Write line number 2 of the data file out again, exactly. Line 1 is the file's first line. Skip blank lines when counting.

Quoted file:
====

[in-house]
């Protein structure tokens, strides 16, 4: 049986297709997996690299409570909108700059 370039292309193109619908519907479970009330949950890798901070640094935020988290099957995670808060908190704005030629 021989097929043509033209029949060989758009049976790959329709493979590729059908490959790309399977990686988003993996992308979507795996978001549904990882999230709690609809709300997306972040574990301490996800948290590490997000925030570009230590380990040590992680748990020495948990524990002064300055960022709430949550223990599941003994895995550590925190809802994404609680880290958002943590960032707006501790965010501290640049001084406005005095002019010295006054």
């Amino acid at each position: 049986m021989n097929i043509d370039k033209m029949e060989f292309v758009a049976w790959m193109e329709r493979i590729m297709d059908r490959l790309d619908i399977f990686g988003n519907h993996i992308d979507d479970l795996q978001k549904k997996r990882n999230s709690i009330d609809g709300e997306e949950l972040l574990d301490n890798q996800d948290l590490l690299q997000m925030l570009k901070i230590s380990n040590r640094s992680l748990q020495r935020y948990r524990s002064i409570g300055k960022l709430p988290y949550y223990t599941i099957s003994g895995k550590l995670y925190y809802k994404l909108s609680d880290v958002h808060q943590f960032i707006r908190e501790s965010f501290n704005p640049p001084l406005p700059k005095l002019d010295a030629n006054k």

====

């Protein structure tokens, strides 16, 4: 049986297709997996690299409570909108700059 370039292309193109619908519907479970009330949950890798901070640094935020988290099957995670808060908190704005030629 021989097929043509033209029949060989758009049976790959329709493979590729059908490959790309399977990686988003993996992308979507795996978001549904990882999230709690609809709300997306972040574990301490996800948290590490997000925030570009230590380990040590992680748990020495948990524990002064300055960022709430949550223990599941003994895995550590925190809802994404609680880290958002943590960032707006501790965010501290640049001084406005005095002019010295006054």